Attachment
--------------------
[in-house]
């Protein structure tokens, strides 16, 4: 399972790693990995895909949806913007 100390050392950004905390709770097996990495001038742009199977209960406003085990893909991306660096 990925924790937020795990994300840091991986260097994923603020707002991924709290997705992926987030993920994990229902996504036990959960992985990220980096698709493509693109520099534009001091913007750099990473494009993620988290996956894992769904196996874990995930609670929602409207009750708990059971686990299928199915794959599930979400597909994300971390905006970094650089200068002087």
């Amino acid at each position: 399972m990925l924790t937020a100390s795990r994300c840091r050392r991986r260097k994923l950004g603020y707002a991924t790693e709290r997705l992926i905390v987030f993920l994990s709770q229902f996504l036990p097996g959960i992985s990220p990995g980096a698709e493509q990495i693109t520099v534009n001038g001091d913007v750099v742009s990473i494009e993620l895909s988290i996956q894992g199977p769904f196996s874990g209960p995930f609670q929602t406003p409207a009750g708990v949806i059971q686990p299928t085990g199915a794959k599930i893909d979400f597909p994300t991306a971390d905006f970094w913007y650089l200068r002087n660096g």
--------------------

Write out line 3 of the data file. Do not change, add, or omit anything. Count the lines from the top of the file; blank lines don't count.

């Amino acid at each position: 399972m990925l924790t937020a100390s795990r994300c840091r050392r991986r260097k994923l950004g603020y707002a991924t790693e709290r997705l992926i905390v987030f993920l994990s709770q229902f996504l036990p097996g959960i992985s990220p990995g980096a698709e493509q990495i693109t520099v534009n001038g001091d913007v750099v742009s990473i494009e993620l895909s988290i996956q894992g199977p769904f196996s874990g209960p995930f609670q929602t406003p409207a009750g708990v949806i059971q686990p299928t085990g199915a794959k599930i893909d979400f597909p994300t991306a971390d905006f970094w913007y650089l200068r002087n660096g």